But, convention is convention. The college expects their trainees to know all about Phase I and Phase II reactions. 

Phase I reactions

Examples of Phase I reactions:

  • Hydrolysis
  • Reduction
  • Oxidation.

Characteristics of Phase I reactions:

  • these reactions expose or introduce a functional group (–OH, –NH2, – SH or –COOH)
  • They usually result in a small increase in hydrophilicity.

Phase II reactions

Examples of Phase II reactions:

  • Glucouronidation
  • Sulfation
  • Acetylation
  • Methylation
  • Conjugation with glutathione
  • Conjugation with amino acids eg. taurine, glutamine, glycine

Characteristics of Phase II reactions:

  • The products are supposed to be significantly more hydrophilic than the original substrate

Alternative classification structures

Instead of the dodgy non-mechanistic Williams classification, there's also a more official Enzyme Commission Numbering System which classifies enzymes according to the sorts of reactions they catalyse. The system is divided into six top-level domains and offers an excellent degree of granularity in the level of descriptive detail. For instance, Wikipedia uses the example of the code "EC 3.4.11.4" which is a classification describing hydrolases which cleave off the amino-terminal end from a tripeptide. There is no need for the classification tree to have such a number of generational branches, but one can make a strong argument for a classification system which bears at least some scientific relevance to the chemical manipulations it describes.

References

Wilkinson, Grant R., and David G. Shand. "A physiological approach to hepatic drug clearance." Clinical Pharmacology & Therapeutics 18.4 (1975): 377-390.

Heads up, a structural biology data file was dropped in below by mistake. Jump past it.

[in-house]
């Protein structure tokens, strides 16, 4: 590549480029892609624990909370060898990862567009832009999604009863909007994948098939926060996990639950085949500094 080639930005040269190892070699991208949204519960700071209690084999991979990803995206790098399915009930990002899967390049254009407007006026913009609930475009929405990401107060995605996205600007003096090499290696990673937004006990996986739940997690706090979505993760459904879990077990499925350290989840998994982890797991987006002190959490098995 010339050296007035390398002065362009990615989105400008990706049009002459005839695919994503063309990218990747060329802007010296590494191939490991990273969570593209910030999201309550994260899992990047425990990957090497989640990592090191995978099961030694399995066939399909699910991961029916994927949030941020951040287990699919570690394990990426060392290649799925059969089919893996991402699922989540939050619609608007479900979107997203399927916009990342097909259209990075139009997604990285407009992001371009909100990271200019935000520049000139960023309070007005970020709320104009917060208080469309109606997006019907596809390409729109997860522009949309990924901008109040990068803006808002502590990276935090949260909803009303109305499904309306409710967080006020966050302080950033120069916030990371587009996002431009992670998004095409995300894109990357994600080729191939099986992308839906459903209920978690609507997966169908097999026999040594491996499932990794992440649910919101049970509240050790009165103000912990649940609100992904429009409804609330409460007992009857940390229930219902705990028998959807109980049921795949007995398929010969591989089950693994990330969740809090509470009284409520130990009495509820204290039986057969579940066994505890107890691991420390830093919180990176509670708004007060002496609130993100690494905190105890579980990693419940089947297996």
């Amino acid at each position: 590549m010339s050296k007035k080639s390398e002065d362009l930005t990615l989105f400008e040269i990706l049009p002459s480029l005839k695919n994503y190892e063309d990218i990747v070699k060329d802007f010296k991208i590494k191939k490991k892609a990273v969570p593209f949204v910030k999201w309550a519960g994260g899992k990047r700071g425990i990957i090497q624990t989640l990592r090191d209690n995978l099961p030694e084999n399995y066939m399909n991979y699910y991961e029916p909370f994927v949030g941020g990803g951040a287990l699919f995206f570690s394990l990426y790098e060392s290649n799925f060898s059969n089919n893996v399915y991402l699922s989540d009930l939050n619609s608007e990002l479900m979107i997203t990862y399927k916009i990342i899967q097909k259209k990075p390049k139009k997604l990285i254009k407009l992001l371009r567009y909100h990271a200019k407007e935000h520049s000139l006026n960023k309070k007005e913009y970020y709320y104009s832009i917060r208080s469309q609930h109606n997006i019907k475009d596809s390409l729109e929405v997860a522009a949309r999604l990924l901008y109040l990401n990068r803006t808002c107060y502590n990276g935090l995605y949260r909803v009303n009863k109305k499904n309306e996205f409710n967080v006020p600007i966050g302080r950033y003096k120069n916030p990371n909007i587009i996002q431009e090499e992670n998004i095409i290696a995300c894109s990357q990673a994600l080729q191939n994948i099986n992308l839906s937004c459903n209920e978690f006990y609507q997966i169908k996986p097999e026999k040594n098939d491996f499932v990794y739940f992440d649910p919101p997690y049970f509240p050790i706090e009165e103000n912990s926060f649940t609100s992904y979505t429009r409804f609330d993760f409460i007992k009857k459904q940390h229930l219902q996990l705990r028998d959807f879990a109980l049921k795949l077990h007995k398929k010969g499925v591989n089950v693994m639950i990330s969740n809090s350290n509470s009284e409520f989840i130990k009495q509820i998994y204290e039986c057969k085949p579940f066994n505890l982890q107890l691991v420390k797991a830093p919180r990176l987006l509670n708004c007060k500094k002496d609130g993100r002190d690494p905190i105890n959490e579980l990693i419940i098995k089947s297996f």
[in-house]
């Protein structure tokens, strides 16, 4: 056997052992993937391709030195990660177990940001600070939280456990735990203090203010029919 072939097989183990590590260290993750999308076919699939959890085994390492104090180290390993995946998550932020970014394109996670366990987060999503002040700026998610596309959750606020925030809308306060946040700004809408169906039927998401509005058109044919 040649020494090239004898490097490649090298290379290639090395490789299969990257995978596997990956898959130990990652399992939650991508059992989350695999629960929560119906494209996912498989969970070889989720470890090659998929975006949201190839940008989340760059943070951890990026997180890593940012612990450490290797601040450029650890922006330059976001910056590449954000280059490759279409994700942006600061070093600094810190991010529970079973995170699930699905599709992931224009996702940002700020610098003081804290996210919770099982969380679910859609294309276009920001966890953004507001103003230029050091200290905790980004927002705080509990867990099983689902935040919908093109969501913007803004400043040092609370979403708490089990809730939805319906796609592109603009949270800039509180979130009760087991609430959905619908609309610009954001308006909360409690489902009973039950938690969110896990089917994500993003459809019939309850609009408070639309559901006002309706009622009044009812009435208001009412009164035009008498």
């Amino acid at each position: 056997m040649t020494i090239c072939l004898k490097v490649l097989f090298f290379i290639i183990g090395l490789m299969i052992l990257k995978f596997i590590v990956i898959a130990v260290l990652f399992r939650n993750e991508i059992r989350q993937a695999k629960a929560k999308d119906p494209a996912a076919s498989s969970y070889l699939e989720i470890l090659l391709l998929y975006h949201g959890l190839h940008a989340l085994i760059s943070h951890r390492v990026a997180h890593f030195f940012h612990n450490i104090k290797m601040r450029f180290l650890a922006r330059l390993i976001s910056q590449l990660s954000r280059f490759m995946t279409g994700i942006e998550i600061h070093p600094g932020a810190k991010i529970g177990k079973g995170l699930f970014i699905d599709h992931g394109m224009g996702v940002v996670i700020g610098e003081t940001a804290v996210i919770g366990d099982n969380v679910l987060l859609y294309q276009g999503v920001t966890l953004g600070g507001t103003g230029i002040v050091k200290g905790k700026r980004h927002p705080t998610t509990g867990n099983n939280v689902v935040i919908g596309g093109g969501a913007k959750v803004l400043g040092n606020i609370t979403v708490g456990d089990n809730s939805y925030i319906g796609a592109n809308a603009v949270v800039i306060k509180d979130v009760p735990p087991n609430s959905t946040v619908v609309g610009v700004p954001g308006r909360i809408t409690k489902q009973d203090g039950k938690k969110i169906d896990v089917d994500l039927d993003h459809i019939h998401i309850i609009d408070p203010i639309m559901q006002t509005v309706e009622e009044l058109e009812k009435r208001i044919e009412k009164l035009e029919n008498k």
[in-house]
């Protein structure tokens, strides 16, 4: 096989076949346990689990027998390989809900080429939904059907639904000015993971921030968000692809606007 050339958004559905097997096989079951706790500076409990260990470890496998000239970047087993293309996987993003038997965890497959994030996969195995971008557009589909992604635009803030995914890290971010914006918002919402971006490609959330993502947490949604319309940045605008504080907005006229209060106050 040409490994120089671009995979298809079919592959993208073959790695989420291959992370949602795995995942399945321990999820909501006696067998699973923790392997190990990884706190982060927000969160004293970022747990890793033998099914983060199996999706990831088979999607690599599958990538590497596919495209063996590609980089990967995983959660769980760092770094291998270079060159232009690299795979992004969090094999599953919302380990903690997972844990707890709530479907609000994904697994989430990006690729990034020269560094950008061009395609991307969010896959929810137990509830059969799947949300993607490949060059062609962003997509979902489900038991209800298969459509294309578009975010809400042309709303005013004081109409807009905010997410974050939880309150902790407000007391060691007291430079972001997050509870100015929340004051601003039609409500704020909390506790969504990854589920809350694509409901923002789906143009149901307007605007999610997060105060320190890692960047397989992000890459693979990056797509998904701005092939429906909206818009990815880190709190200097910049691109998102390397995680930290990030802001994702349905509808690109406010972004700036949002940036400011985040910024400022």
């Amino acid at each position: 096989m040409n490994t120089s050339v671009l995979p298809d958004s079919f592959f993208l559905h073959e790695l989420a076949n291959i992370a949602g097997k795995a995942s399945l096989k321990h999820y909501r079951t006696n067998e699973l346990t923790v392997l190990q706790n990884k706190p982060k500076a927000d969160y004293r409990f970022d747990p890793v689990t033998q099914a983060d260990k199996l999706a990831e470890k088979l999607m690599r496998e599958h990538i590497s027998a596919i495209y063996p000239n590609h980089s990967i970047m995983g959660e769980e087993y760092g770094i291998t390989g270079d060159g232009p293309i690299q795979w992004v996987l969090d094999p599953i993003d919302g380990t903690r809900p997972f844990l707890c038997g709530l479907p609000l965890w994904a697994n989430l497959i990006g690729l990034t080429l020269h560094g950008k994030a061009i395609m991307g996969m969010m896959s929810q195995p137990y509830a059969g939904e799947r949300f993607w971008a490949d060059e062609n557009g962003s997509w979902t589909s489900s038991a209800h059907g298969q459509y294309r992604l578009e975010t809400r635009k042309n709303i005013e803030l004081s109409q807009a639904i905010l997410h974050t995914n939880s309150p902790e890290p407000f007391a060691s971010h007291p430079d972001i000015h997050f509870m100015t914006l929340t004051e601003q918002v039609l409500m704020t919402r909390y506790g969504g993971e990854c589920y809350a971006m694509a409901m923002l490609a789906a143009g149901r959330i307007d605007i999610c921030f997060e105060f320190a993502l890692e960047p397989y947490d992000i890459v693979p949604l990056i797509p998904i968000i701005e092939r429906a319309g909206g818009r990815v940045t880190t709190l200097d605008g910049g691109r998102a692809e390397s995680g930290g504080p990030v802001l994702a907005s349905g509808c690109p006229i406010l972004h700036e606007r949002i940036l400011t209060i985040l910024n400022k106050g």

McKindley, David S., Scott Hanes, and Bradley A. Boucher. "Hepatic drug metabolism in critical illness." Pharmacotherapy: The Journal of Human Pharmacology and Drug Therapy 18.4 (1998): 759-778.

Pond, Susan M., and Thomas N. Tozer. "First-pass elimination basic concepts and clinical consequences." Clinical pharmacokinetics 9.1 (1984): 1-25.

Hendeles, Leslie, and Randy C. Hatton. "Oral phenylephrine: an ineffective replacement for pseudoephedrine?." Journal of allergy and clinical immunology 118.1 (2006): 279-280.

Rowland, Malcolm, Leslie Z. Benet, and Garry G. Graham. "Clearance concepts in pharmacokinetics." Journal of pharmacokinetics and biopharmaceutics 1.2 (1973): 123-136.

Brauer, Ralph W. "Liver circulation and function." Physiological reviews 43.1 (1963): 115-214.

AHMAD, ANIS B., PETER N. BENNETT, and MALCOLM ROWLAND. "Models of hepatic drug clearance: discrimination between the ‘well stirred’and ‘parallel‐tube’models." Journal of Pharmacy and Pharmacology 35.4 (1983): 219-224.

Benet, L. Z., S. Liu, and A. R. Wolfe. "The Universally Unrecognized Assumption in Predicting Drug Clearance and Organ Extraction Ratio." Clinical Pharmacology & Therapeutics (2017).

David Josephy, P., F. Peter Guengerich, and John O. Miners. "“Phase I and Phase II” drug metabolism: terminology that we should phase out?." Drug metabolism reviews 37.4 (2005): 575-580.

Williams, Richard Tecwyn. Detoxication mechanisms: the metabolism and detoxication of drugs, toxic substances, and other organic compounds. Wiley, 1959. 2nd Ed.

Parkinson, Andrew, and Brian W. Ogilvie. "Biotransformation of xenobiotics." (2001). in: UNIT 2 DISPOSITION OF TOXICANTS, McGraw Hill, 2001.

Correia, Maria Almira. "Drug biotransformation." Basic and clinical pharmacology (2007): 50-63.